3:00 p.m. - 3:30 p.m. Networking Break




3:30 p.m. - 4:30 p.m. Breakout Sessions C (60 Minutes)


COIL: Creating Access to Global Learning for All -- PowerPoint Presentation  --Video Archive

Location: Auditorium

  • Heather Ward, American Council on Education (United States)
  • Lenora Helm Hammonds, North Carolina Central University (United States)
  • Megan Gibbons, Glenville State College (United States)
  • Jan McCauley, SUNY Broome Community College (United States)

Colleges and universities are looking for accessible, low-cost ways to deliver global learning, particularly to the 90 percent of undergraduates who do not study abroad. The American Council on Education has identified the COIL model as a promising way to reach those students. This session will feature panelists from an HBCU, a rural Appalachian college, and a community college who have developed COIL programs to deliver global learning to students on their campuses.


Combined Session: Latin America Academy - Student Voices Tracks

Location: C-197

Online Cultural Exchange: Reflections from Mexican-American Partnerships --PowerPoint Presentation--Video Archive (Beginning 1-13:20)

  • Gretel Werner, Universidad de Monterrey (Mexico)
  • Jill Amati, Alfred State University (United States)
  • Victor Sanchez, Universidad de Monterrey (Mexico)

This panel will explore experiences from two COIL collaborations between SUNY institutions and UDEM during the spring 2016 semester.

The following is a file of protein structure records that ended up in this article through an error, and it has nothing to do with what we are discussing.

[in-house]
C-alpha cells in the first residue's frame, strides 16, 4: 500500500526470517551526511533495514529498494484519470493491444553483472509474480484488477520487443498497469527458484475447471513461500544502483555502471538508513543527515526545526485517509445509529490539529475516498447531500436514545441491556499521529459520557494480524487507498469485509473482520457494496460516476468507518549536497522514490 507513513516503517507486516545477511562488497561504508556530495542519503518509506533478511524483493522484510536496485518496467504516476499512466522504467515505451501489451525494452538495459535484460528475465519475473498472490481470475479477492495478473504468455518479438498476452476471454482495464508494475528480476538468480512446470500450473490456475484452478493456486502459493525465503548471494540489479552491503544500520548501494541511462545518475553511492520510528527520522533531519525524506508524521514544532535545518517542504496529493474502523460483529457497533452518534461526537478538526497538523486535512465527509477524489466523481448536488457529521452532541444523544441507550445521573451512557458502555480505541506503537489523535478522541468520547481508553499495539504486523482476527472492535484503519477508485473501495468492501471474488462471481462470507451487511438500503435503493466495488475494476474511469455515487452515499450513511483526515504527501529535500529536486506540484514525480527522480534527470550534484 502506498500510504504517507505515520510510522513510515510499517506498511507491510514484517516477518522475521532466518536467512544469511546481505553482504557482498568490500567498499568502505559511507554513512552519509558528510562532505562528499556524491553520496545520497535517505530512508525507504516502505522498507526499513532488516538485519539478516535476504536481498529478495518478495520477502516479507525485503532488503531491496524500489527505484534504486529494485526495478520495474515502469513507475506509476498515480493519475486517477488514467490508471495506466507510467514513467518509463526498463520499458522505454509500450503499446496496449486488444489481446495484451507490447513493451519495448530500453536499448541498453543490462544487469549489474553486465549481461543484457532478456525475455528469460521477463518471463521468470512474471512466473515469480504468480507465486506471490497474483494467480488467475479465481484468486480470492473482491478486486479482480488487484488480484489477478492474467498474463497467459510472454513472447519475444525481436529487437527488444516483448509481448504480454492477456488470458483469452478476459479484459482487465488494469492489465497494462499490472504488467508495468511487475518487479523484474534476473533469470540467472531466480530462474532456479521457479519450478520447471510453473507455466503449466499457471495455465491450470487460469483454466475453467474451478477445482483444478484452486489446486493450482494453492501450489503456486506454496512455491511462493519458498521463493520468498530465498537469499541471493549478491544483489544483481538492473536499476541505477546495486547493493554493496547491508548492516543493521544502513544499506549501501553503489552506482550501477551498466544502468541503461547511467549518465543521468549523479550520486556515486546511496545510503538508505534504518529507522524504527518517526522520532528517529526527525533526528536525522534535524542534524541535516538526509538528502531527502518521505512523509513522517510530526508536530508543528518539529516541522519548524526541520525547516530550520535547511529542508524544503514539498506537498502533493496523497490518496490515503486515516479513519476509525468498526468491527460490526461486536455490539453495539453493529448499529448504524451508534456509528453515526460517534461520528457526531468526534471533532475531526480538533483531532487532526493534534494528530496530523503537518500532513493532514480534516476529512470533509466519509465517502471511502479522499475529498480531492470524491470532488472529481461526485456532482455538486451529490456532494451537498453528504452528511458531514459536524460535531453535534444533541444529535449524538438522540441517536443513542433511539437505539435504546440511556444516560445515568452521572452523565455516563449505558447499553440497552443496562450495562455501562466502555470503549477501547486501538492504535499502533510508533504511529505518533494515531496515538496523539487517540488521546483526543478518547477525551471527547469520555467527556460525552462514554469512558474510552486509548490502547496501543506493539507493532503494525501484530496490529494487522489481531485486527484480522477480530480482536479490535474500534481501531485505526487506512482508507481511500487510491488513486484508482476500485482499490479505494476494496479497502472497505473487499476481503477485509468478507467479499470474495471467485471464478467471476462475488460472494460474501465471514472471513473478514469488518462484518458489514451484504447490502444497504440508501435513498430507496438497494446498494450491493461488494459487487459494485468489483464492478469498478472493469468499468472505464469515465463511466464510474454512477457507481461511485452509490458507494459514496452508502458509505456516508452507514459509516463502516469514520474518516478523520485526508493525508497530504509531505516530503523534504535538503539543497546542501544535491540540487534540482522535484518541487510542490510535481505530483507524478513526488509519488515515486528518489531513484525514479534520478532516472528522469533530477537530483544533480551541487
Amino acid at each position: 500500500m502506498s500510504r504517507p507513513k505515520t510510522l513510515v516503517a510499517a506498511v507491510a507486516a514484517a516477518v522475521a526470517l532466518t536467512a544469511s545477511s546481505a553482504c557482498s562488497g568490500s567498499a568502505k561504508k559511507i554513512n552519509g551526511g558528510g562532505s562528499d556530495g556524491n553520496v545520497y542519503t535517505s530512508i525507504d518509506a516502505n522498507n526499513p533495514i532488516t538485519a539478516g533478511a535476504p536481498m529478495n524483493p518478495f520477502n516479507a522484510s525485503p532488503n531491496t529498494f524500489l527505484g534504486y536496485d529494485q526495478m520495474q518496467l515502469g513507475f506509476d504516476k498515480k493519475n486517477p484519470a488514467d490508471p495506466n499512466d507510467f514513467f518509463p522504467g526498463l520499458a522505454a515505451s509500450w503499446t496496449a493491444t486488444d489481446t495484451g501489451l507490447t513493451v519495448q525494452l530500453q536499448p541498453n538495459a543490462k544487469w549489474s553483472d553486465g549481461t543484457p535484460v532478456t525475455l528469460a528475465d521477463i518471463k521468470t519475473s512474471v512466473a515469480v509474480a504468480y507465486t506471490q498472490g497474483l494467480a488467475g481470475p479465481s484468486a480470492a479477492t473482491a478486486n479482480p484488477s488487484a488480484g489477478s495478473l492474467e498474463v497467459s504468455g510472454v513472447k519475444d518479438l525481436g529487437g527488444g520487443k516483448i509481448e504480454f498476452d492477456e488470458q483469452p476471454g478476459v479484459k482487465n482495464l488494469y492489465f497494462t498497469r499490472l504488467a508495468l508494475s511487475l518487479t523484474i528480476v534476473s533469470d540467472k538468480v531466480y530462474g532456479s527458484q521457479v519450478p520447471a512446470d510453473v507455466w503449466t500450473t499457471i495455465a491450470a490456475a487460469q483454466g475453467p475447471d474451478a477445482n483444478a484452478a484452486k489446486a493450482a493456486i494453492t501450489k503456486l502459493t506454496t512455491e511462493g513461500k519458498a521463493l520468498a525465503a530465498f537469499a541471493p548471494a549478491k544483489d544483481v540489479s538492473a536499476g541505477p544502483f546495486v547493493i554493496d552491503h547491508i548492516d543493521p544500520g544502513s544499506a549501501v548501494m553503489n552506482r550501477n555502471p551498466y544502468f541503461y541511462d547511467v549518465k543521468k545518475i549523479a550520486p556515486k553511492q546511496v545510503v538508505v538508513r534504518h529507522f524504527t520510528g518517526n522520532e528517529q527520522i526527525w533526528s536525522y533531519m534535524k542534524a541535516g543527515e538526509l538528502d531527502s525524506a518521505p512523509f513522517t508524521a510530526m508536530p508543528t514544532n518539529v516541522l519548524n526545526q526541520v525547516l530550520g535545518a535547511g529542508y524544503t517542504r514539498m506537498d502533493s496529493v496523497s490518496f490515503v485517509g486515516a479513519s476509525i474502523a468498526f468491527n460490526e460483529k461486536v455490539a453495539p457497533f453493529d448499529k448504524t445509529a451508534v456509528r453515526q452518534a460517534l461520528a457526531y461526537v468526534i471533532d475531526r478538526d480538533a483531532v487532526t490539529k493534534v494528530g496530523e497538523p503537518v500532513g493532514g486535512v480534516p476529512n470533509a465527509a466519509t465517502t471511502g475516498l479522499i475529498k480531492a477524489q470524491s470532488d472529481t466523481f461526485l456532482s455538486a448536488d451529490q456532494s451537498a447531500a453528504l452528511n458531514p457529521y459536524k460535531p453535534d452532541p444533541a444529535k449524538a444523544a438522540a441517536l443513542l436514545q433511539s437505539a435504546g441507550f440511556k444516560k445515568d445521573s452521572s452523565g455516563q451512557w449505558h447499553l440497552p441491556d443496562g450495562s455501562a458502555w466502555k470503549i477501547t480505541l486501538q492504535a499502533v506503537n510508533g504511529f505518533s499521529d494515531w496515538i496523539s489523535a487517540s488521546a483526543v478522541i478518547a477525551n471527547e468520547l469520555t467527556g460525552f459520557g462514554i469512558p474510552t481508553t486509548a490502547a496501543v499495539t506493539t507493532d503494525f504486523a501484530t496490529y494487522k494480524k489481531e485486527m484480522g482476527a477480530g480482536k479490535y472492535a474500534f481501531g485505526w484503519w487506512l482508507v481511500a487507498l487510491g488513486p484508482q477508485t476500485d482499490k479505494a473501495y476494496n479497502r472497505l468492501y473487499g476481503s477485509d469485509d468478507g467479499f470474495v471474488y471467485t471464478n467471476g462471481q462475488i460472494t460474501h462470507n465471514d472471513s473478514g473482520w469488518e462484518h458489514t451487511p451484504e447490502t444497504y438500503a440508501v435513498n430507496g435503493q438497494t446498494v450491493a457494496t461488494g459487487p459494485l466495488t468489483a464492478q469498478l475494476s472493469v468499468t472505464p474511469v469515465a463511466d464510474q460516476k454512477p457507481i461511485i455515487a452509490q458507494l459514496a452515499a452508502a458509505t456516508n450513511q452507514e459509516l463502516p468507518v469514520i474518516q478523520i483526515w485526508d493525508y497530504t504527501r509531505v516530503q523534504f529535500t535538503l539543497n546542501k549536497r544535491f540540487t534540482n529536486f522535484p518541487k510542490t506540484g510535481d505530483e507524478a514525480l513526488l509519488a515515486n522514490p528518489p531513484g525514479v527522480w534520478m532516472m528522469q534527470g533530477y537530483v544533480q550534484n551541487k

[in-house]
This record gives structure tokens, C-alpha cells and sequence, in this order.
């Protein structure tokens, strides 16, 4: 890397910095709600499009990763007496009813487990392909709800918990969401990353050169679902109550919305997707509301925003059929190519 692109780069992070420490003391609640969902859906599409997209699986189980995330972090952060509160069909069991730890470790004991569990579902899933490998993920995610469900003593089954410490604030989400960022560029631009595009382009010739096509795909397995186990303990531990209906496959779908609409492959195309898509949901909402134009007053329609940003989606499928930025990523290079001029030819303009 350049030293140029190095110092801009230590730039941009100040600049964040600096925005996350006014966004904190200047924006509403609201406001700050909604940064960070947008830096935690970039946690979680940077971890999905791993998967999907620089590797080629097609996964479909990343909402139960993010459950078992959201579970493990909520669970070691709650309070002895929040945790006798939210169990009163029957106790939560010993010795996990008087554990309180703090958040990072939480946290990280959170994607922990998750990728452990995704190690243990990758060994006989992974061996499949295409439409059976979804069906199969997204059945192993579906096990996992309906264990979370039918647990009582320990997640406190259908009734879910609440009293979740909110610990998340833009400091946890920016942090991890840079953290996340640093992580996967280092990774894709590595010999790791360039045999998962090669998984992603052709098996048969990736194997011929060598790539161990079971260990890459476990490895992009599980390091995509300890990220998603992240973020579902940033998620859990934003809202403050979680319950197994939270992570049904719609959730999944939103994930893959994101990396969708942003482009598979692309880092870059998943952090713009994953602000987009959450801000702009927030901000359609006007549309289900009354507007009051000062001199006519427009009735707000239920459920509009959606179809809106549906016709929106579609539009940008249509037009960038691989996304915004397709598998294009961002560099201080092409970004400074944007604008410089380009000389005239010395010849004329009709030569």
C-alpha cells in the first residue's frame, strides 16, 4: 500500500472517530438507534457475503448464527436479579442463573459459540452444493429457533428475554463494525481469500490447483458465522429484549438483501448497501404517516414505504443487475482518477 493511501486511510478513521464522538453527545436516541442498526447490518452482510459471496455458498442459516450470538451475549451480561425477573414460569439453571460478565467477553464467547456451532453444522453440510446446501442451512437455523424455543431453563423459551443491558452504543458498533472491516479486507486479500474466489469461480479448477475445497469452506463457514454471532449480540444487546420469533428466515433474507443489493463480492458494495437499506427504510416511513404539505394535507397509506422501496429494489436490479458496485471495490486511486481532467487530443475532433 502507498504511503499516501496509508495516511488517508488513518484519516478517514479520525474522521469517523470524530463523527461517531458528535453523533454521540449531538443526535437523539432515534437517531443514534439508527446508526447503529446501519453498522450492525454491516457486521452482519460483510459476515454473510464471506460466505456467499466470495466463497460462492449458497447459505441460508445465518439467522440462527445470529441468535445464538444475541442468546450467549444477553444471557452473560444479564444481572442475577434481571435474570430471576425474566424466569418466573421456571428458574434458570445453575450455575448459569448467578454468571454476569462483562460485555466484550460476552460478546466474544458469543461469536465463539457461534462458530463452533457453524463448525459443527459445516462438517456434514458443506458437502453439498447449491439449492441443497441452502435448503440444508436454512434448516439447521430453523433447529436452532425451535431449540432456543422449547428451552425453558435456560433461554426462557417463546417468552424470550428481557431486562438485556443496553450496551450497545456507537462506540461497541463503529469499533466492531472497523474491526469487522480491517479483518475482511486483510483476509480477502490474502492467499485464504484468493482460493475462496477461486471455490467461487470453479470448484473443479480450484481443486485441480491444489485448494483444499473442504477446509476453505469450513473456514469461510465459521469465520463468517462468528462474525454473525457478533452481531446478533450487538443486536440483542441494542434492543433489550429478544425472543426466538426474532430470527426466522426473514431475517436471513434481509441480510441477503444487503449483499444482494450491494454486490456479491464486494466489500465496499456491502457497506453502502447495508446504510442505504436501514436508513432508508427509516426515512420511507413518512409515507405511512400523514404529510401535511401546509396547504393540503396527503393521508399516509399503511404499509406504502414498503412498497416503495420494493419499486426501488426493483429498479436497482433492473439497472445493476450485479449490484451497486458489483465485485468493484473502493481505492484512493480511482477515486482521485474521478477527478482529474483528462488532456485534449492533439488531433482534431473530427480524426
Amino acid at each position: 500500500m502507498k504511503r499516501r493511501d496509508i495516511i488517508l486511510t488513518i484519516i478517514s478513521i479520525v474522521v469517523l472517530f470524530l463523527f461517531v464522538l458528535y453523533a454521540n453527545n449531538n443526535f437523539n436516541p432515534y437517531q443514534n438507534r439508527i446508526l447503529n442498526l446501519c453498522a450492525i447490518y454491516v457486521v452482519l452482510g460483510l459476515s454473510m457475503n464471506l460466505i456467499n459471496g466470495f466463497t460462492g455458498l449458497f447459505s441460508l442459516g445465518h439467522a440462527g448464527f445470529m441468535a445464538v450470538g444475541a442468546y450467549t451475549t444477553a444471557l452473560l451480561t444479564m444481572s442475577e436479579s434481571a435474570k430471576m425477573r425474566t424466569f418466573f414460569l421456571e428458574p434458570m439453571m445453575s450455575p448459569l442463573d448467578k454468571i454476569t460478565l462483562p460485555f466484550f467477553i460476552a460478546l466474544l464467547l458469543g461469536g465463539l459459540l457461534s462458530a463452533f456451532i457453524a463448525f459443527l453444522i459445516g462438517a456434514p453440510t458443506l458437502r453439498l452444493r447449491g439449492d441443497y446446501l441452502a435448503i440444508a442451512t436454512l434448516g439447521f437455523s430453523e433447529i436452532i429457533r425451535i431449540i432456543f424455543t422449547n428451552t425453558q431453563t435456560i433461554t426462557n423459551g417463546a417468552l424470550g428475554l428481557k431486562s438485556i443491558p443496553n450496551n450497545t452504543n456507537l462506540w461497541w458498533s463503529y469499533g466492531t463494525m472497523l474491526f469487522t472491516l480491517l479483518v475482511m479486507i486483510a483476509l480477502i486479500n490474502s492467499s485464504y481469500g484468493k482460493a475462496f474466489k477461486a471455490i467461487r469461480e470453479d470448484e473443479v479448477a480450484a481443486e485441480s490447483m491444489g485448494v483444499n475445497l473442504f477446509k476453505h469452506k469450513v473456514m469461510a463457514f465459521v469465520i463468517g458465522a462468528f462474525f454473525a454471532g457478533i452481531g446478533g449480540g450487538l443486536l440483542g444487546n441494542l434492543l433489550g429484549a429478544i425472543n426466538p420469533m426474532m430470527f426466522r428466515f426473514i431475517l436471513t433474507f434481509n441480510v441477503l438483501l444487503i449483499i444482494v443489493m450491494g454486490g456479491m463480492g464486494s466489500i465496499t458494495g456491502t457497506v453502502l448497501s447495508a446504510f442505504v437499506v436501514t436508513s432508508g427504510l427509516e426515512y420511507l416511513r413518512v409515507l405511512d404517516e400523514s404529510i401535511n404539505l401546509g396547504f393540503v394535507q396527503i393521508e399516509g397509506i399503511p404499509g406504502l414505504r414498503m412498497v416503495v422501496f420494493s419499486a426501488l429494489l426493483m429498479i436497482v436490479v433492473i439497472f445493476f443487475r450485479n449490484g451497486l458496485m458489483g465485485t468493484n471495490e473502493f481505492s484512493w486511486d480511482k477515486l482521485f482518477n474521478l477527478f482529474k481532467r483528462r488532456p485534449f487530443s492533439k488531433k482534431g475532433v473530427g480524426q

Dialogue without Borders -- PowerPoint Presentation-- Video Archive (Beginning 13:20-26:32)

  • Blanca Henric, Tecnológico de Monterrey- Campus Chihuahua (Mexico)
  • Kathleen Bater, SUNY College at Old Westbury (United States)
  • Carmen Fierro, Tecnológico de Monterrey (Mexico)

We will conduct a forum for which the instructors have produced a video explaining the goals of COIL including a discussion of the reasons we chose to participate giving an explanation of the planning necessary to complete the project.  Additionally, we describe activities conducted by SKYPE and Facebook. Students of TEC/ SUNY reflect on their experience comparing initial expectations at the onset of the course with learning they have gained through collaboration with peers.

Experiences using Smart Phones among International students colaboración--Video Archive (Beginning 27:00-36:00)

  • Antonio Rios, ITESM Chihuahua (Mexico)

The research analyses and documents the use of smartphones in projects developed by international students collaborating. Experiences of the program COIL between SUNY and the ITESM Chihuahua.

Three Educators Reflect on Their COIL Collaboration--Video Archive (Beginning 36:30-end)

  • Cara Tuzzolino, Nassau Community College (United States)
  • Xochitl G. Soriano, University of Guadalajara (Mexico)
  • Deborah Spiro, Nassau Community College (United States)